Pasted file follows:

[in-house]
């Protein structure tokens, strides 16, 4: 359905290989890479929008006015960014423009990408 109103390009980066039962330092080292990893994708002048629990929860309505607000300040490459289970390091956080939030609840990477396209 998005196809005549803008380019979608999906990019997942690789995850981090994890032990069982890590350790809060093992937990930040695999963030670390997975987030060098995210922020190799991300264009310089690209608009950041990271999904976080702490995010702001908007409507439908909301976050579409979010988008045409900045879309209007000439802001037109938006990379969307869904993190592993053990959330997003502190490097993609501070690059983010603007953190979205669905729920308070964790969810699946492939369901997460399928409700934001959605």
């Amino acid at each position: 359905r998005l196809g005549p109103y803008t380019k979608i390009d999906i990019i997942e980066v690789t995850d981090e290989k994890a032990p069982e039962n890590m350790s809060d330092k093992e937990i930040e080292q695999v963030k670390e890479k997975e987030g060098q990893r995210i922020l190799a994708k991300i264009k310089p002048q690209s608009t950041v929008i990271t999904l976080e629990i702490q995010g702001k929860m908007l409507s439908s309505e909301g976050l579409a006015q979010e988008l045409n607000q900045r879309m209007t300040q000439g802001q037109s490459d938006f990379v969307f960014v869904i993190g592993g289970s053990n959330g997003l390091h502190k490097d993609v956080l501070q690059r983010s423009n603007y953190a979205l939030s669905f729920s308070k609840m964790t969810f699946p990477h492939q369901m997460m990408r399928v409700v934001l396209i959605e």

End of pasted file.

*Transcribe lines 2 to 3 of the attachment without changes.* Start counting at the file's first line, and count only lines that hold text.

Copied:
């Protein structure tokens, strides 16, 4: 359905290989890479929008006015960014423009990408 109103390009980066039962330092080292990893994708002048629990929860309505607000300040490459289970390091956080939030609840990477396209 998005196809005549803008380019979608999906990019997942690789995850981090994890032990069982890590350790809060093992937990930040695999963030670390997975987030060098995210922020190799991300264009310089690209608009950041990271999904976080702490995010702001908007409507439908909301976050579409979010988008045409900045879309209007000439802001037109938006990379969307869904993190592993053990959330997003502190490097993609501070690059983010603007953190979205669905729920308070964790969810699946492939369901997460399928409700934001959605």
């Amino acid at each position: 359905r998005l196809g005549p109103y803008t380019k979608i390009d999906i990019i997942e980066v690789t995850d981090e290989k994890a032990p069982e039962n890590m350790s809060d330092k093992e937990i930040e080292q695999v963030k670390e890479k997975e987030g060098q990893r995210i922020l190799a994708k991300i264009k310089p002048q690209s608009t950041v929008i990271t999904l976080e629990i702490q995010g702001k929860m908007l409507s439908s309505e909301g976050l579409a006015q979010e988008l045409n607000q900045r879309m209007t300040q000439g802001q037109s490459d938006f990379v969307f960014v869904i993190g592993g289970s053990n959330g997003l390091h502190k490097d993609v956080l501070q690059r983010s423009n603007y953190a979205l939030s669905f729920s308070k609840m964790t969810f699946p990477h492939q369901m997460m990408r399928v409700v934001l396209i959605e």